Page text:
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14.1 Introduction

Chapter 14: Representing chemical change

14.1 Introduction (ESADY)

As we have already mentioned, a number of changes can occur when elements are combined with one another. These changes may either be physical or chemical. In this chapter we will look at chemical changes. One way of representing chemical changes is through balanced chemical equations. A chemical equation describes a chemical reaction by using symbols for the elements involved. For example, if we look at the reaction between iron \((\text{Fe})\) and sulfur \((\text{S})\) to form iron sulfide \((\text{FeS})\), we could represent these changes in a sentence, in a word equation or using chemical symbols:

  • Sentence: Iron reacts with sulfur to form iron sulfide.

  • Word equation: Iron \(+\) sulfur \(\rightarrow\) iron sulfide.

  • Chemical symbols: \(\text{Fe} + \text{S} \rightarrow \text{FeS}\)

Another example would be:

  • Sentence: Ammonia reacts with oxygen to form nitrogen monoxide and water.

  • Word equation: Ammonia \(+\) oxygen \(\rightarrow\) nitrogen monoxide \(+\) water.

  • Chemical symbols: \(4\text{NH}_{3} + 5\text{O}_{2} \rightarrow 4\text{NO} + 6\text{H}_{2}\text{O}\)

Compounds on the left of the arrow are called the reactants and these are needed for the reaction to take place. The compounds on the right are called the products and these are what is formed from the reaction.

In order to be able to write a balanced chemical equation, there are a number of important things that need to be done:

  1. Know the chemical symbols for the elements involved in the reaction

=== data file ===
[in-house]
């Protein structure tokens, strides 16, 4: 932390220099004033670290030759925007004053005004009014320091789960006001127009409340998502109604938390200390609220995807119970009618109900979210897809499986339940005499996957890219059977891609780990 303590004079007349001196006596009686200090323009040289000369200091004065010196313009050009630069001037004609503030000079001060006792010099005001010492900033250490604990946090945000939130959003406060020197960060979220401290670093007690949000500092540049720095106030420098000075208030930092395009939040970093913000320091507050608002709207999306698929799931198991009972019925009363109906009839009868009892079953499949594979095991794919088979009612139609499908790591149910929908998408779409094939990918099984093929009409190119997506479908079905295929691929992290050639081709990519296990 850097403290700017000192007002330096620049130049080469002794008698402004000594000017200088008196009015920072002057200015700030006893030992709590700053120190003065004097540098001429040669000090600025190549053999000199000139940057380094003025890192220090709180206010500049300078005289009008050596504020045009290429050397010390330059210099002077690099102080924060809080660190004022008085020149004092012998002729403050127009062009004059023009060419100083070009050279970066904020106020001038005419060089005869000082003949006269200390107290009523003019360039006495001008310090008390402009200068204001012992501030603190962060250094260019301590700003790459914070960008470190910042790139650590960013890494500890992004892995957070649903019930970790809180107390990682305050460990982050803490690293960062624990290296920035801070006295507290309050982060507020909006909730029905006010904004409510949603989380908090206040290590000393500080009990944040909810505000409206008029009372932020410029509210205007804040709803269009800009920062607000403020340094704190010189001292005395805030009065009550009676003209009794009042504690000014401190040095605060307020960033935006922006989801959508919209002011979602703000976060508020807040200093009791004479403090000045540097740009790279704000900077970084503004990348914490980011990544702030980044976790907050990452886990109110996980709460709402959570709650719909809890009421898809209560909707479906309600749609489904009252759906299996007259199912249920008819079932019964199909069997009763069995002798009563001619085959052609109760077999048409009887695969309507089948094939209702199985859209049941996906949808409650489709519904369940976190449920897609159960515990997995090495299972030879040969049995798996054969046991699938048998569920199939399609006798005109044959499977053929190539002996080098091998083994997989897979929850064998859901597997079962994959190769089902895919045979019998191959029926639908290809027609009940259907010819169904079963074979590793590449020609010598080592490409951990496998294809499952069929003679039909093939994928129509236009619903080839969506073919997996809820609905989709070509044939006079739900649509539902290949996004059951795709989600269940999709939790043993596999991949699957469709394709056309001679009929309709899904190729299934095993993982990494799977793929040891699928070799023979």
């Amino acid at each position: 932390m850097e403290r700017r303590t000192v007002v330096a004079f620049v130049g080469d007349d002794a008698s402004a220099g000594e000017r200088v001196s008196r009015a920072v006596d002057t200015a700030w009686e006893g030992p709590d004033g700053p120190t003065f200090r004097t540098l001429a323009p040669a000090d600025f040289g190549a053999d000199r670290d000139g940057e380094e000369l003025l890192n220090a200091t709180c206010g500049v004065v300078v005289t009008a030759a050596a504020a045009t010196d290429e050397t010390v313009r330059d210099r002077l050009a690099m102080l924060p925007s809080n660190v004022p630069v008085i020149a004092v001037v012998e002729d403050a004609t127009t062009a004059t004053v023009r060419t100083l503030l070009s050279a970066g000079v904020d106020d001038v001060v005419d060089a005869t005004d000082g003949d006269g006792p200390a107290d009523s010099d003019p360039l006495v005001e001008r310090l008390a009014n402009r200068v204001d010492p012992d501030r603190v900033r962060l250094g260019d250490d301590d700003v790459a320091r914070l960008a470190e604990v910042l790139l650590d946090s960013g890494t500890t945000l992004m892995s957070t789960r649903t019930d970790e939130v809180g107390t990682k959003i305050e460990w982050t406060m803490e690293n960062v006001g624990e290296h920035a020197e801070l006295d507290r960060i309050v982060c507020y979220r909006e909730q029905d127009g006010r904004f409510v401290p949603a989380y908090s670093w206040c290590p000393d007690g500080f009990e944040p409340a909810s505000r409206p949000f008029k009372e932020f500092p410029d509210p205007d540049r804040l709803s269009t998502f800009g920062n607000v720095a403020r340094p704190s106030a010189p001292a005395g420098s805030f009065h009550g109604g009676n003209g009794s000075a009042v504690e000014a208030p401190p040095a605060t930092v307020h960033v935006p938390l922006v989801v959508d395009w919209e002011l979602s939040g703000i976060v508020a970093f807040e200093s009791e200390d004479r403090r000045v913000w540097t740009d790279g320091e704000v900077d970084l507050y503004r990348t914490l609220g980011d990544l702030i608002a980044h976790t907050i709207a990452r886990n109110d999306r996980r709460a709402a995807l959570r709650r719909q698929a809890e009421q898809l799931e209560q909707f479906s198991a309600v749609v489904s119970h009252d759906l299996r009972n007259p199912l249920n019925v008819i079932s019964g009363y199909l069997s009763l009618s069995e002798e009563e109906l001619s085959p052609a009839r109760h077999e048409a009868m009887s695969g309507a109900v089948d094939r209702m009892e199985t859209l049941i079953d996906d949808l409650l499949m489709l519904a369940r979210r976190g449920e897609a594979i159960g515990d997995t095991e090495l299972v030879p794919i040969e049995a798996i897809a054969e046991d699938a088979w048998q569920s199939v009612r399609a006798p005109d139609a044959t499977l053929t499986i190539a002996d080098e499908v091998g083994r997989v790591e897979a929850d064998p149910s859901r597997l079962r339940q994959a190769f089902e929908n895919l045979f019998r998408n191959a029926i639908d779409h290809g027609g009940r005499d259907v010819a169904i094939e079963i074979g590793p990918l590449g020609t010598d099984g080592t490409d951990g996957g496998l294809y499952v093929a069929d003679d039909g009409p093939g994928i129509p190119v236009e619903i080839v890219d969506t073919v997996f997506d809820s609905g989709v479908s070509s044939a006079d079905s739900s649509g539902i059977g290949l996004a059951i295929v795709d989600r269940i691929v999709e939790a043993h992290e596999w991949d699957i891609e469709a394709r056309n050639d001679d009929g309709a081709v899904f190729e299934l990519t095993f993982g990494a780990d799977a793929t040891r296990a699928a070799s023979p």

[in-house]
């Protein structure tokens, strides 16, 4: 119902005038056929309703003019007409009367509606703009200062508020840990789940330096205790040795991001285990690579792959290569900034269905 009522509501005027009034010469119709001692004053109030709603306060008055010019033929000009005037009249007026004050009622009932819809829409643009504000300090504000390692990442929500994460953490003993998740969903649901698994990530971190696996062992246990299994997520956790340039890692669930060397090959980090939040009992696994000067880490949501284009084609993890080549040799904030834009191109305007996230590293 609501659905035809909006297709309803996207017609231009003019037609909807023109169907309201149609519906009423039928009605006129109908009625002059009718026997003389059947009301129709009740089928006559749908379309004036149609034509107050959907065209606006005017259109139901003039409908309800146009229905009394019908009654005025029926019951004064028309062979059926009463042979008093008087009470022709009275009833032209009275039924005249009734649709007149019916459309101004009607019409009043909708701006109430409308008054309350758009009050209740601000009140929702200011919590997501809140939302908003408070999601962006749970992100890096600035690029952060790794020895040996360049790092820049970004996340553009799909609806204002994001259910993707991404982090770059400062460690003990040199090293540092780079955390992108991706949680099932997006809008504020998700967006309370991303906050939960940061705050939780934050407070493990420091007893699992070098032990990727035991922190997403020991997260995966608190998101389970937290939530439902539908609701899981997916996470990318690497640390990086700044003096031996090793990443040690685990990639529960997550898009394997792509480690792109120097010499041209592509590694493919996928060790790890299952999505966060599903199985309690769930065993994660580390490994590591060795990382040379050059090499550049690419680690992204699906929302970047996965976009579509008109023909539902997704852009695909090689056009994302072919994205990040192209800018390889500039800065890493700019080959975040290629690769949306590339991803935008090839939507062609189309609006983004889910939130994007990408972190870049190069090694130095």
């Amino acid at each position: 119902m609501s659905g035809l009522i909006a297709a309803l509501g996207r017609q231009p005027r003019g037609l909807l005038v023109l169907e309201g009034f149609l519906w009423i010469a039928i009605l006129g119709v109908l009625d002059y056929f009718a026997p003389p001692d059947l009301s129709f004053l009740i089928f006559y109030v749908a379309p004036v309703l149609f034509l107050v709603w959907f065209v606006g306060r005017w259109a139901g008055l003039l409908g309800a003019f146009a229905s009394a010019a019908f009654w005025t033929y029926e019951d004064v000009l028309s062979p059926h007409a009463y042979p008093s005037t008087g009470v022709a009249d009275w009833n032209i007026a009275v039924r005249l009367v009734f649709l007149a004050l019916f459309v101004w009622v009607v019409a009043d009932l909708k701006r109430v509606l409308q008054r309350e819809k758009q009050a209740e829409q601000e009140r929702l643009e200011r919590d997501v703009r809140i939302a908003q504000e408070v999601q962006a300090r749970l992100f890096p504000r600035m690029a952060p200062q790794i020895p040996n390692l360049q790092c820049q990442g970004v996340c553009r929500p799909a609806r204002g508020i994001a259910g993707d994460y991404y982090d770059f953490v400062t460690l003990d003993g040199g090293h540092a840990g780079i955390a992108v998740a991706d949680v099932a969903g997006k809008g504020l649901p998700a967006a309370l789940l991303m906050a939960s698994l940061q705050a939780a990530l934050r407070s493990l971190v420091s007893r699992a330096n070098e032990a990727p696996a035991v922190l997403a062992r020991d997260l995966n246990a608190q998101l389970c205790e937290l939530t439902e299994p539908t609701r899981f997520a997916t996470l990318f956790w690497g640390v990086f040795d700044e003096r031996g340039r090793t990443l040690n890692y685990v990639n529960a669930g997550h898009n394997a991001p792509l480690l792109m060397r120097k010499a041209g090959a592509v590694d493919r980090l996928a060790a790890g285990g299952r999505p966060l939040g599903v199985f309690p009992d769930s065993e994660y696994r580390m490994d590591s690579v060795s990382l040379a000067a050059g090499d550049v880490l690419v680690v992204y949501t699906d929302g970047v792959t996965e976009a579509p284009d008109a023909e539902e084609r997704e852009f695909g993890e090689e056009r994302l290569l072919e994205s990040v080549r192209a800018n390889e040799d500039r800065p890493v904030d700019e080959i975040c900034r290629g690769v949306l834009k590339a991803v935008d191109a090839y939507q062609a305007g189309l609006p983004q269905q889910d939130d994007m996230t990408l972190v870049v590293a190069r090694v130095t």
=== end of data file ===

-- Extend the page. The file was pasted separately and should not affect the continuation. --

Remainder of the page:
2. Be able to write the chemical formulae for different reactants and products

  3. Balance chemical equations by understanding the laws that govern chemical change

  4. Know the state symbols for the equation

We will look at each of these steps separately in the next sections.

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Chemical symbols (ESADZ)

It is very important to know the chemical symbols for common elements in the periodic table, so that you are able to write chemical equations and to recognise different compounds.

Revising common chemical symbols

  • Write down the chemical symbols and names of all the elements that you know.

  • Compare your list with another learner and add any symbols and names that you don't have.

  • Know the symbols for at least the first thirty six elements in the periodic table. You should also learn the symbols for other common elements that are not in the first thirty six.

  • Set a short test on naming elements and compounds for someone else in the class and then exchange tests with them so that you each have the chance to answer a test.

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Writing chemical formulae (ESAEA)

A chemical formula is a concise way of giving information about the atoms that make up a particular chemical compound. A chemical formula shows each element by its symbol and also shows how many atoms of each element are found in that compound. The number of atoms (if greater than one) is shown as a subscript.

The following exercise serves as revision. If you do not recall how to write chemical formulae refer back to Chapter 2.

Revision of chemical formulae

Textbook Exercise 14.1

Write down the chemical formula for each of the following compounds:

  1. iron (III) chloride

  2. zinc nitrate

  3. aluminium sulfate

  4. calcium hydroxide

  5. magnesium carbonate

  6. the product when carbon reacts with oxygen

  7. the product when hydrogen reacts with nitrogen

  8. potassium oxide

  9. copper (II) bromide

  10. potassium dichromate

Solution not yet available

Write down the name for each of the following compounds:

  1. \(\text{SO}_{2}\)

  2. \(\text{KMnO}_{4}\)

  3. \((\text{NH}_{4})_{2}\text{SO}_{4}\)

  4. \(\text{BaF}_{2}\)

  5. \(\text{Cr}(\text{HSO}_{4})_{3}\)

  6. \(\text{CH}_{4}\)

Solution not yet available
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